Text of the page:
Singing schools
8th Aug 2019

Giving your voice a voice

Baz Chapman, General Manager of the National Teachers’ Choir, explores ways to increase your vocal confidence and that of your colleagues

Baz Chapman
Giving your voice a voice

Singing feels like a very personal form of expression – and our confidence in using our singing voice can often waver; particularly if we've encountered criticism or rarely use it in front of others. But vocal confidence isn't about swanning around the school singing like José Carreras – although don't let me stop you if that's your bag – it's about using your singing voice as naturally as your speaking voice, in whatever way feels comfortable. Chances are your colleagues will see you as the custodian of singing in your school, so it's your job to share that role with them – and develop their vocal confidence along with your own.


Singing is good for you. So do it often. And get used to singing out loud. Sing in the shower, or the car, and give voice to that earworm. Let children and colleagues hear you singing or humming, and tell them how good it is for the voice to exercise it. Sing regular tasks such as the register and enjoy hearing the children singing back – this also helps with healthy voice projection.


If you're not confident in what you're leading, you probably won't sing confidently either. Carefully prepare your delivery and your repertoire – remembering that music you feel confident singing may not be the same as that for the children.


If you are a confident singer but your colleagues need a singing boost, here are some tactics to consider:

  • If staff lack the confidence to sing in front of the children, they may well be terrified about singing in front of colleagues. So consider whether a formal staff INSET is the best tactic. Perhaps you can initially do something less formal for smaller groups.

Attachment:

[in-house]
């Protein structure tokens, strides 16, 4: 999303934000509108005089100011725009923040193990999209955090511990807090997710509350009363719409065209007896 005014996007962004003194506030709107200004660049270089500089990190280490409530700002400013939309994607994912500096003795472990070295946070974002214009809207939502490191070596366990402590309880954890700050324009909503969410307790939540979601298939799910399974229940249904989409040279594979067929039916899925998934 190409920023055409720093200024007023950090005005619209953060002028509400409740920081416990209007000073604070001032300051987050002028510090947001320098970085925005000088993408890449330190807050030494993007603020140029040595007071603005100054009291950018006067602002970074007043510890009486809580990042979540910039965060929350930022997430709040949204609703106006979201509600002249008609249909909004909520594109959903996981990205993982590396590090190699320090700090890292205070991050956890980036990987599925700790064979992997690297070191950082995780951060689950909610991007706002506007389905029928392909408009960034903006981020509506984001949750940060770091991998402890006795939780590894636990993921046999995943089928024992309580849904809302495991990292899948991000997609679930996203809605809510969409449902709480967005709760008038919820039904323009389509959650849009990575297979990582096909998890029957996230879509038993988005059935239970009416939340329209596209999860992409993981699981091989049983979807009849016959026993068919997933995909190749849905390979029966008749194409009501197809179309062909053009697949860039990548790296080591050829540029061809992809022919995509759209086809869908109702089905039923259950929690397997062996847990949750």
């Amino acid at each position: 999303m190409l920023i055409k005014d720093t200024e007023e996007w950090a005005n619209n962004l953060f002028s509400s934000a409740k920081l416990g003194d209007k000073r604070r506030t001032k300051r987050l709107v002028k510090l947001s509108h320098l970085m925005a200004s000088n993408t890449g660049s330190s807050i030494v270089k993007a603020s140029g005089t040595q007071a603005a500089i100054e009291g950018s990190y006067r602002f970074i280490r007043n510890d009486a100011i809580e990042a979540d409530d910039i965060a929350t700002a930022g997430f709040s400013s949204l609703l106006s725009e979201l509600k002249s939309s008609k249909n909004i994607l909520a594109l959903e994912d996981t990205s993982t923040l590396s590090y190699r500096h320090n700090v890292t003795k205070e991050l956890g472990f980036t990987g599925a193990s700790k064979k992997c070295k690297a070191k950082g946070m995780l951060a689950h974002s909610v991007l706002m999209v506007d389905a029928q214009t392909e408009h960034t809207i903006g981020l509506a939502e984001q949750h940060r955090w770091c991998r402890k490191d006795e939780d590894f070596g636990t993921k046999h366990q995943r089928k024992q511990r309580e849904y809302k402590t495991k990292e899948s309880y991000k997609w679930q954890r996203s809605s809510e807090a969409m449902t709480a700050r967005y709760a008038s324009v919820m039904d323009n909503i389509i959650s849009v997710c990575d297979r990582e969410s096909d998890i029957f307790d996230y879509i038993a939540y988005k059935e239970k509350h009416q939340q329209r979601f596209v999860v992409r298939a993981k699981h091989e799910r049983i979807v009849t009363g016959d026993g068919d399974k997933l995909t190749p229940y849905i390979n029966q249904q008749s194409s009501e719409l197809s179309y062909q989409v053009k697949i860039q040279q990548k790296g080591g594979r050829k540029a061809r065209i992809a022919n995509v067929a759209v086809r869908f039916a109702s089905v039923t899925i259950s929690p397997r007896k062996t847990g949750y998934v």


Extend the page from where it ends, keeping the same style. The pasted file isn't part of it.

• Offer to help get singing started in a colleague's own classroom. Lead some singing games together initially. Try Boom chicka boom and John Kanaka from the Song Bank.
  • If you have a school choir or singing group, invite staff to come and help - or even establish a rota. Try to include senior managers.
  • Remember there's safety in numbers! Two people who are confident leading singing will achieve far more in a school – not only by planning together and supporting each other, but also by influencing senior managers and peers. Entice a colleague to get more involved, and build your confidence together.
  • By using The Singing School Handbook, schools can find a useful way in to becoming singing schools throughout everything they do.


I had my first singing lessons at 40. They were transformational – and unlocked a decent instrument and a much greater understanding and confidence in using it. Having singing coaching is a brilliant thing to do at any time in your life.

Join a choir! There's no better way to develop your vocal confidence – and there's so much diversity out there: from rock choirs to community choirs to choral societies to symphony choruses.

Ula Weber, Musical Director of the National Teachers' Choir, says she sings with Ex Cathedra choir not only to develop her voice, but because it's her opportunity to make music and not be in charge. Ula and I founded NTC in 2015, and structured it to suit teachers' busy schedules by meeting on three weekends per year. Our members say they enjoy the social aspects of the choir, plus the opportunity to make huge progress in a weekend.

If you're keen to join a more regular singing group, take a look at Big Big Sing's choir map - which includes choirs of all styles and all sizes - to find your local groups.

So the key message is: keep singing! The more you sing, the more natural it will become. And it's okay to let children and colleagues see you're learning, too. Your love of singing will be infectious. So don't hold back!


Baz is a freelance music education consultant, designer and project manager. Previously Sing Up's Programme Director, Baz is a trustee of the Aarya Foundation which advocates for singing globally; and a member of the Music Education Council's singing working group.